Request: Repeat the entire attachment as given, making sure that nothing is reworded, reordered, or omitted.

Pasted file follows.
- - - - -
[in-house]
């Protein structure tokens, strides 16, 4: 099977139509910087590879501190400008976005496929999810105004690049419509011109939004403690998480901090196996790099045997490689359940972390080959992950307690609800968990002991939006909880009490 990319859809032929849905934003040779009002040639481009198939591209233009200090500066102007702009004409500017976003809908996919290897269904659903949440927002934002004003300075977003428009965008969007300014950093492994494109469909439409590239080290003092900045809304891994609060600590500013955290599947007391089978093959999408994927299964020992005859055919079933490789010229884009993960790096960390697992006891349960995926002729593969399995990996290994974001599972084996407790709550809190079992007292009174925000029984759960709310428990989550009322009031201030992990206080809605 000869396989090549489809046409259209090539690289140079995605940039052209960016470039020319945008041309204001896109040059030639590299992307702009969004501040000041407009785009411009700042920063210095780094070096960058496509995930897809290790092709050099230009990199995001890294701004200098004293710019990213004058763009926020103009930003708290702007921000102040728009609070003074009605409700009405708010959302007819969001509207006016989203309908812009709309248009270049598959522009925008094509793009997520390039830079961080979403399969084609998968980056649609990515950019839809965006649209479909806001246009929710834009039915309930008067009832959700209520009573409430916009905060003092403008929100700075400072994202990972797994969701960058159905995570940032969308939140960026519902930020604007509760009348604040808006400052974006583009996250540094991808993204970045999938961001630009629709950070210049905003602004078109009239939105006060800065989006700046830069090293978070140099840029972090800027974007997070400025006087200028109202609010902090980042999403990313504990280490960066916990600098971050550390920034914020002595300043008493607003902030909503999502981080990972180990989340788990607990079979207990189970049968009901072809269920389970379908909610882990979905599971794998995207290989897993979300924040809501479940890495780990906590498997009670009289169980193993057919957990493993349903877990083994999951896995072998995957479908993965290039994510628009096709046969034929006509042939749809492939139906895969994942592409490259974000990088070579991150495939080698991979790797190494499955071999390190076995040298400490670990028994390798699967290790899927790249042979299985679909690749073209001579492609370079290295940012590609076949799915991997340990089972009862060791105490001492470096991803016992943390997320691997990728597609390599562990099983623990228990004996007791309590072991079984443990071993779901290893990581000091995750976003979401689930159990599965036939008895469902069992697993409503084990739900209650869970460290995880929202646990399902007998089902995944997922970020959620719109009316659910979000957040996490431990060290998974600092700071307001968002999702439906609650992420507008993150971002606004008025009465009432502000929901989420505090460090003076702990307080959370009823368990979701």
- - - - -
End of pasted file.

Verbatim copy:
[in-house]
């Protein structure tokens, strides 16, 4: 099977139509910087590879501190400008976005496929999810105004690049419509011109939004403690998480901090196996790099045997490689359940972390080959992950307690609800968990002991939006909880009490 990319859809032929849905934003040779009002040639481009198939591209233009200090500066102007702009004409500017976003809908996919290897269904659903949440927002934002004003300075977003428009965008969007300014950093492994494109469909439409590239080290003092900045809304891994609060600590500013955290599947007391089978093959999408994927299964020992005859055919079933490789010229884009993960790096960390697992006891349960995926002729593969399995990996290994974001599972084996407790709550809190079992007292009174925000029984759960709310428990989550009322009031201030992990206080809605 000869396989090549489809046409259209090539690289140079995605940039052209960016470039020319945008041309204001896109040059030639590299992307702009969004501040000041407009785009411009700042920063210095780094070096960058496509995930897809290790092709050099230009990199995001890294701004200098004293710019990213004058763009926020103009930003708290702007921000102040728009609070003074009605409700009405708010959302007819969001509207006016989203309908812009709309248009270049598959522009925008094509793009997520390039830079961080979403399969084609998968980056649609990515950019839809965006649209479909806001246009929710834009039915309930008067009832959700209520009573409430916009905060003092403008929100700075400072994202990972797994969701960058159905995570940032969308939140960026519902930020604007509760009348604040808006400052974006583009996250540094991808993204970045999938961001630009629709950070210049905003602004078109009239939105006060800065989006700046830069090293978070140099840029972090800027974007997070400025006087200028109202609010902090980042999403990313504990280490960066916990600098971050550390920034914020002595300043008493607003902030909503999502981080990972180990989340788990607990079979207990189970049968009901072809269920389970379908909610882990979905599971794998995207290989897993979300924040809501479940890495780990906590498997009670009289169980193993057919957990493993349903877990083994999951896995072998995957479908993965290039994510628009096709046969034929006509042939749809492939139906895969994942592409490259974000990088070579991150495939080698991979790797190494499955071999390190076995040298400490670990028994390798699967290790899927790249042979299985679909690749073209001579492609370079290295940012590609076949799915991997340990089972009862060791105490001492470096991803016992943390997320691997990728597609390599562990099983623990228990004996007791309590072991079984443990071993779901290893990581000091995750976003979401689930159990599965036939008895469902069992697993409503084990739900209650869970460290995880929202646990399902007998089902995944997922970020959620719109009316659910979000957040996490431990060290998974600092700071307001968002999702439906609650992420507008993150971002606004008025009465009432502000929901989420505090460090003076702990307080959370009823368990979701």